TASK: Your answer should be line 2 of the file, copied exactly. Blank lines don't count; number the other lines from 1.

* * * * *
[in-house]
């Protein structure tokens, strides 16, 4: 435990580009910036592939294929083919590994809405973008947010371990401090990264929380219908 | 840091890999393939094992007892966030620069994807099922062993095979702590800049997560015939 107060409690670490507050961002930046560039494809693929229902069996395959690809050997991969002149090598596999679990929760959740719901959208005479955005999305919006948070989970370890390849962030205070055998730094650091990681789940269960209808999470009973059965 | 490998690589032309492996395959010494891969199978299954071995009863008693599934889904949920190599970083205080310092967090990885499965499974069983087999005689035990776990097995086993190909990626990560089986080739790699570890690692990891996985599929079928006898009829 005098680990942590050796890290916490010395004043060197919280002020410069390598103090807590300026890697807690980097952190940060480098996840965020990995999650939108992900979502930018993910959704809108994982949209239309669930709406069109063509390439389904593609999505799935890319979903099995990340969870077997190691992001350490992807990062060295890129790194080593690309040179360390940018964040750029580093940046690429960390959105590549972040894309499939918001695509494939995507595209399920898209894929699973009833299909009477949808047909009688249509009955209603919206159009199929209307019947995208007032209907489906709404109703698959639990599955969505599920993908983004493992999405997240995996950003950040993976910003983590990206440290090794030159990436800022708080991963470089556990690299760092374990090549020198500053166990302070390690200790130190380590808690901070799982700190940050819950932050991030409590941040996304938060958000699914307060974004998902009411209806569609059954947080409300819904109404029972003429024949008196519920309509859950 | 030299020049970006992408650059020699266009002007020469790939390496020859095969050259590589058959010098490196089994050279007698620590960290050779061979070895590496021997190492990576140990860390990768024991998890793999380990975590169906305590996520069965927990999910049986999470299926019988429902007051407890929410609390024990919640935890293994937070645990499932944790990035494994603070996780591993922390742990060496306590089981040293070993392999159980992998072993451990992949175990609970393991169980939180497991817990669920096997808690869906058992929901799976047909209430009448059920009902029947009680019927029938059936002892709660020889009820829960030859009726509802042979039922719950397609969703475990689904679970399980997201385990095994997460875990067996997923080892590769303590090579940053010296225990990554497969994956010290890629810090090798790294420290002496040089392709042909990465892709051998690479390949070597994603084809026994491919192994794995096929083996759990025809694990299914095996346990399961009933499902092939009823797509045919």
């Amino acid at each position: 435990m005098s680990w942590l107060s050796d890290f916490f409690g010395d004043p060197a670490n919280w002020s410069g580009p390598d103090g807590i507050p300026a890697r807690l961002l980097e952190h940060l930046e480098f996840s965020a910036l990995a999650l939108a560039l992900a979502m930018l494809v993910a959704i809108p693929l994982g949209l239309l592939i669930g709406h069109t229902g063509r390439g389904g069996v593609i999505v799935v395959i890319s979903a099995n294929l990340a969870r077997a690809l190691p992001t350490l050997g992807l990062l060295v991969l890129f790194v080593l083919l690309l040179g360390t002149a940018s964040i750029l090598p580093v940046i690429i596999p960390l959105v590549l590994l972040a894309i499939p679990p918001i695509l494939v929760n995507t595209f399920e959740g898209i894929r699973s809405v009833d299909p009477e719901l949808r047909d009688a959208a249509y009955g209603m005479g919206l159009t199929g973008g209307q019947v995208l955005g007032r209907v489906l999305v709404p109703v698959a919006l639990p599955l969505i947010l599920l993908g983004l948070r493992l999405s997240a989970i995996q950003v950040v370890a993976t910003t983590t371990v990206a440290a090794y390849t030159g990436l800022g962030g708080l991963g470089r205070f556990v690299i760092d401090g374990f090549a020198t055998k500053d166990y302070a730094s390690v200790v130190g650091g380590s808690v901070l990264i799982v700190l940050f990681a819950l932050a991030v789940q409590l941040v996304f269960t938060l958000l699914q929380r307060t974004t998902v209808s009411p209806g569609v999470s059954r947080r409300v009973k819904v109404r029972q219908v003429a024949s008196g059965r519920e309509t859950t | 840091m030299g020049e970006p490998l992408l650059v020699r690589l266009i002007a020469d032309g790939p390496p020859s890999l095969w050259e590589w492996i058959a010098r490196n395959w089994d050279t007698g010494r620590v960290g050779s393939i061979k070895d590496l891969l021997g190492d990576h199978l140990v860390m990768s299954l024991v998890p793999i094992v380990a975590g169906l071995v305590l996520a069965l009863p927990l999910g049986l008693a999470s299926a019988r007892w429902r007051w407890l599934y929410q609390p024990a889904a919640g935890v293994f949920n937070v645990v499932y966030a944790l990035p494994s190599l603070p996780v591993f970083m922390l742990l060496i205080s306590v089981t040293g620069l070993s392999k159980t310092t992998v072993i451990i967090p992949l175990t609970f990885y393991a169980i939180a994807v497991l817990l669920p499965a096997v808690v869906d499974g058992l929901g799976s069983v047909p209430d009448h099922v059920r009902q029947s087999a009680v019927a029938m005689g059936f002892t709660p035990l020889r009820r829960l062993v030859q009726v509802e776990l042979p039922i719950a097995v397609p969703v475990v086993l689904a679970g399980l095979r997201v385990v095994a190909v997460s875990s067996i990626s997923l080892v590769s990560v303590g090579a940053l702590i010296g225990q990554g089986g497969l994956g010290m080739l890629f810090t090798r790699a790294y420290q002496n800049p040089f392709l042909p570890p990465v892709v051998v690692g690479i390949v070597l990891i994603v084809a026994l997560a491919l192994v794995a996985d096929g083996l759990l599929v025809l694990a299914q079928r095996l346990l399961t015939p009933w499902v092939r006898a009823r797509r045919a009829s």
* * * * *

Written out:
């Protein structure tokens, strides 16, 4: 435990580009910036592939294929083919590994809405973008947010371990401090990264929380219908 | 840091890999393939094992007892966030620069994807099922062993095979702590800049997560015939 107060409690670490507050961002930046560039494809693929229902069996395959690809050997991969002149090598596999679990929760959740719901959208005479955005999305919006948070989970370890390849962030205070055998730094650091990681789940269960209808999470009973059965 | 490998690589032309492996395959010494891969199978299954071995009863008693599934889904949920190599970083205080310092967090990885499965499974069983087999005689035990776990097995086993190909990626990560089986080739790699570890690692990891996985599929079928006898009829 005098680990942590050796890290916490010395004043060197919280002020410069390598103090807590300026890697807690980097952190940060480098996840965020990995999650939108992900979502930018993910959704809108994982949209239309669930709406069109063509390439389904593609999505799935890319979903099995990340969870077997190691992001350490992807990062060295890129790194080593690309040179360390940018964040750029580093940046690429960390959105590549972040894309499939918001695509494939995507595209399920898209894929699973009833299909009477949808047909009688249509009955209603919206159009199929209307019947995208007032209907489906709404109703698959639990599955969505599920993908983004493992999405997240995996950003950040993976910003983590990206440290090794030159990436800022708080991963470089556990690299760092374990090549020198500053166990302070390690200790130190380590808690901070799982700190940050819950932050991030409590941040996304938060958000699914307060974004998902009411209806569609059954947080409300819904109404029972003429024949008196519920309509859950 | 030299020049970006992408650059020699266009002007020469790939390496020859095969050259590589058959010098490196089994050279007698620590960290050779061979070895590496021997190492990576140990860390990768024991998890793999380990975590169906305590996520069965927990999910049986999470299926019988429902007051407890929410609390024990919640935890293994937070645990499932944790990035494994603070996780591993922390742990060496306590089981040293070993392999159980992998072993451990992949175990609970393991169980939180497991817990669920096997808690869906058992929901799976047909209430009448059920009902029947009680019927029938059936002892709660020889009820829960030859009726509802042979039922719950397609969703475990689904679970399980997201385990095994997460875990067996997923080892590769303590090579940053010296225990990554497969994956010290890629810090090798790294420290002496040089392709042909990465892709051998690479390949070597994603084809026994491919192994794995096929083996759990025809694990299914095996346990399961009933499902092939009823797509045919």